My protracted, imperfect solution
This week I decided to try another python code challenge and found these 5 problems in Daniel Borowski’s Medium article. I decided to try problem #1; it seemed straightforward enough — until it wasn’t. It took me several days to complete this — working on it here and there in fits and starts — and my solution is not pythonic or elegant. Here it is anyway.
“Take an input string parameter and determine if exactly 3 question marks exist between every pair of numbers that add up to 10. If so, return true, otherwise return false. “
Here are the example test cases I used (‘testa’ is my creation and ‘testb’ is Daniel’s) :
testa = “1??aaaaaaaaaaaaaaaaaaa?4?3”
testb = ‘acc?7??sss?3rr1??????5’
My first step was to find the digits in the test string and determine if there was a pair of numbers (I went with consecutive numbers, not combinations of all numbers) that equal 10. If there is a pair equal to 10, those two numbers are appended to a list called ‘success’, otherwise the list is empty.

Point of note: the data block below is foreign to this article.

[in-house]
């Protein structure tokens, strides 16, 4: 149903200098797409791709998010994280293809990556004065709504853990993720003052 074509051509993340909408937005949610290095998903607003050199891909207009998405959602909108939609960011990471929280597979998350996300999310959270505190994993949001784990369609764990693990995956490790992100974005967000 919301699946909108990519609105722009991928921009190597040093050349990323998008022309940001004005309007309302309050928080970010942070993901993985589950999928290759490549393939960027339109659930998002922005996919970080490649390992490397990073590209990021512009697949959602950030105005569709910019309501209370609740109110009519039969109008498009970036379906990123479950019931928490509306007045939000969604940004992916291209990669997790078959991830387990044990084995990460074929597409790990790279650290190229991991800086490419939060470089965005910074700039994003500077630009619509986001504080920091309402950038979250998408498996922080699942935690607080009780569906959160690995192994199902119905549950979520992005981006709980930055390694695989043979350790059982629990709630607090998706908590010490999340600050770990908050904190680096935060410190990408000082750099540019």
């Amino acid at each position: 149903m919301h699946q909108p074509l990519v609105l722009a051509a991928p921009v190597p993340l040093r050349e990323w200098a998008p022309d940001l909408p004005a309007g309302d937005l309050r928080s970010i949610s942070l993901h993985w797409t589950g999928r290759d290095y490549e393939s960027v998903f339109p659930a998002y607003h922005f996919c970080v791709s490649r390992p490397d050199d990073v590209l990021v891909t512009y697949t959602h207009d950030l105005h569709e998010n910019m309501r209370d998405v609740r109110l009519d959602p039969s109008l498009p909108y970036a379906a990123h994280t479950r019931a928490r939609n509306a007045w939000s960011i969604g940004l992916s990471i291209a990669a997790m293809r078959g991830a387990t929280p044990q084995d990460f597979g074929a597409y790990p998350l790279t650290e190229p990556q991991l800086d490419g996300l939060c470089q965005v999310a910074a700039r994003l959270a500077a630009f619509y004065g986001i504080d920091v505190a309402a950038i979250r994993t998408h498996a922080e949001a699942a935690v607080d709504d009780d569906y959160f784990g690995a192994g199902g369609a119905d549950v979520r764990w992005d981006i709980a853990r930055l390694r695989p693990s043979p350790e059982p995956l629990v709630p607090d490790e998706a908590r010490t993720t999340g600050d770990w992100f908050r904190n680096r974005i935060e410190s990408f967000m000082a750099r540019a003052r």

And the result:
Step two was to split the test string into a list of separate elements.
Finally, time for the big show! And for me to put the bits and pieces together. The main function calls sum_finder and checks if the return is an empty string (print “False” and the program ends) or has a pair of numbers equal to 10.
The test string is split into a list, using the split function, the indices of the two numbers determined, and a smaller list is created. The smaller list is a slice of the larger string of the characters between the number pair. A question mark counter is set to 0, the slice is iterated over to count the question marks in the slice and if there are exactly 3 question marks “True” is printed out. Otherwise, it is “False”.
Even as I write this, I know my code is overdone and could be much cleaner. However, success was reaching the end of this challenge on my own. Refactoring resides in the future.